Lesser Known Pension Act Provision Confounds Funds
October 30, 2006
A little discussed provision of the Pension Protection Act of 2006, which President Bush signed into law this past August, has investment management firms scrambling to understand its full ramifications.
The provision allows for contributions of up to $100,000 annually to be donated to a charity, or divvied up between charities, directly from IRA accounts of individuals who are at least 70-1/2 years of age-but only applies to calendar years 2006 and 2007. Unless extended by Congress, this philanthropic feature will sunset at year-end 2007.
While this may be good news for some charities hungry for cash, it's spelling headaches for investment firms. Some of the confusion lies in different firms' interpretation of the provision's specifics, and so far, the Internal Revenue Service hasn't offered any guidelines.
One major question is how to report a charitable distribution from an IRA on Form 1099-R, said Craig Brimhall, vice president of retirement wealth strategies at Ameriprise Financial in Minneapolis. Right now, all distributions must be reported as taxable, but will payouts to charities be non-taxable?
Ameriprise has developed a white paper to explain the new law's stipulations, and has been counseling its network of financial planners on the dos and don'ts of the provision.
The charitable contributions will not be subject to Federal income tax and will qualify for the required minimum distributions that start at age 70-1/2, explained Rania Sedhom, an attorney, senior manager and regional leader of the benefits practice group at BDO Seidman of New York.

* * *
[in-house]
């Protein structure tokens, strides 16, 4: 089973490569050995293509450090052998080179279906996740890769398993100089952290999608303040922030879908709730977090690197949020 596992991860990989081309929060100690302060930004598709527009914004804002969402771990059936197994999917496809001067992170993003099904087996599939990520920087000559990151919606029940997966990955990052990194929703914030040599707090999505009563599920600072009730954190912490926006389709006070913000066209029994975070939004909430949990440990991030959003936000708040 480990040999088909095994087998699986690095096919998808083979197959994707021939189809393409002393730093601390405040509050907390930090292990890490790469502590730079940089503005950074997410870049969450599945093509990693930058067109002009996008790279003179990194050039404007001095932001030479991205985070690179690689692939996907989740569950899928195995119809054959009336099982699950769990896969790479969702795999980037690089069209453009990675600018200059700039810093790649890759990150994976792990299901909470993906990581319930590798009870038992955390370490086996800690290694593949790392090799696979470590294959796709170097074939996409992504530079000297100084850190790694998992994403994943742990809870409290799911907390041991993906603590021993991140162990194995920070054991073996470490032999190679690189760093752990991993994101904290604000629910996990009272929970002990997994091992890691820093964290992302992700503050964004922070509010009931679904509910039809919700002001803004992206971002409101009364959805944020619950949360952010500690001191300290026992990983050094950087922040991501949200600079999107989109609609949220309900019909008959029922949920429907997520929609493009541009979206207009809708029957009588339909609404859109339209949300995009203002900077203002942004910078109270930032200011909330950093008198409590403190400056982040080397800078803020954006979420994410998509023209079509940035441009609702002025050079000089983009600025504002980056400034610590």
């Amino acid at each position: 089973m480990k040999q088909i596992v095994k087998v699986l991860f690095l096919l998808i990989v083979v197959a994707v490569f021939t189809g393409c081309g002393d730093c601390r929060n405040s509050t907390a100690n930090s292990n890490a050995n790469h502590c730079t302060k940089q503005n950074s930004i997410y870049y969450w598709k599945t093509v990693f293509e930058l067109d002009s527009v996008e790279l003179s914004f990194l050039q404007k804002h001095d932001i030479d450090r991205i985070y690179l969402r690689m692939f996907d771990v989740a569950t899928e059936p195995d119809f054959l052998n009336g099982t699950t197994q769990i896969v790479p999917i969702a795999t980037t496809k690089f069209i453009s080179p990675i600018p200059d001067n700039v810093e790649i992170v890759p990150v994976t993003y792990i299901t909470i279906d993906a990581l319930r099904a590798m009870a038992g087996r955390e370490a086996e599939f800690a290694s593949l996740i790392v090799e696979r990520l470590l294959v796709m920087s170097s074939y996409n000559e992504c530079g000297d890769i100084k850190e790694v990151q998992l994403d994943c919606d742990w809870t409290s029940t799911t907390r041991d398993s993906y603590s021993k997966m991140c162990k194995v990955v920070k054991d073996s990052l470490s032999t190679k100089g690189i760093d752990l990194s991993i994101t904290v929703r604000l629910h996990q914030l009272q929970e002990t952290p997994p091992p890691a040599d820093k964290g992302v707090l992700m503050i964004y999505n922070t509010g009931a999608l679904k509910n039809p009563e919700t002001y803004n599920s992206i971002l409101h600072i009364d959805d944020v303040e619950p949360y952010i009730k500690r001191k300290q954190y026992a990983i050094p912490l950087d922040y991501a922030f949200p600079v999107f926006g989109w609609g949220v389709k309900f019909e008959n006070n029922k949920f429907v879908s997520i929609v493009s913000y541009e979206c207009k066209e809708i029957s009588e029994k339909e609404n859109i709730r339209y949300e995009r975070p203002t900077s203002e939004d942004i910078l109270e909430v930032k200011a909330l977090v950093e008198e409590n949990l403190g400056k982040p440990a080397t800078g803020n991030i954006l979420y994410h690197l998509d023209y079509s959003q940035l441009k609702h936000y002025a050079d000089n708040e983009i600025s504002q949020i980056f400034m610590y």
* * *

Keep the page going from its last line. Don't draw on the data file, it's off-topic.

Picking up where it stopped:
Thus, the charitable feature can benefit several groups of people, such as the wealthy who, by law, must take annual withdrawals from their IRAs once they pass 70-1/2 years of age but who do not really need this forced income to live on. The feature also benefits those who want to reduce their assets for estate-planning purposes, as well as those who do not itemize tax deductions.
However, there are a number of caveats. First, the allowable donations to charities must be sent to the charity directly from the plan's trustee or custodian, Brimhall said. Second, Sedhom added, the contributions cannot be made under any "quid pro quo" arrangement under which the donor derives a benefit such as receiving a table of seats at a charity event.
Third, for the charitable contributions to be excluded from federal income, they can only be made to public charities, not to donor-advised funds or to charitable remainder trusts, said Jere Doyle, senior vice president in the private wealth management group at Mellon Financial of Pittsburgh. The provision also excludes many other worthy private charities, such as endowments and local religious organizations.
Fourth, Charles Schwab of San Francisco is informing investors that while contributions are exempt from federal taxes, individual states must decide whether or not to grant immunity from state taxes, said Schwab spokeswoman Sondra Harris. New Jersey is the first state to declare that it will not grant a state tax exemption for residents, she said.
Further, experts said, it's unclear whether the investor or the institution is responsible for proof of the charity's qualification. In addition, it isn't clear whether this provision applies to people age 70-1/2 or older who have inherited an IRA, Doyle said. Although individuals can apply for an IRS private letter ruling to hash out particular issues, it costs $9,500 per request and typically takes time, he noted.
Financial institutions will be setting up proprietary limitations and deadlines for requests, Doyle predicted. Mellon, for instance, will set a $10,000 minimum charitable transfer per request so as to avoid having to cut multiple small checks to charities, he added. He also predicts that other firms will be setting deadlines, such as Dec. 1 or Dec. 15, for requests to allow time for firms to execute them. "Some mutual funds may get flooded with requests," he predicted.
A spokeswoman at Fidelity Investments of Boston said the firm has already had requests. It has set no minimum payout to charities, although requests with an alternate payee and address stipulated will require a signature guarantee of the plan holder and will need to be received by Dec. 15.
Schwab also has a mid-December cutoff and is educating its investors that only traditional and Roth IRAs will qualify for such gifts. SEP IRAs and SIMPLE IRAs are excluded. Moreover, Schwab is placing the burden of proof on investors as to whether a charity qualifies.
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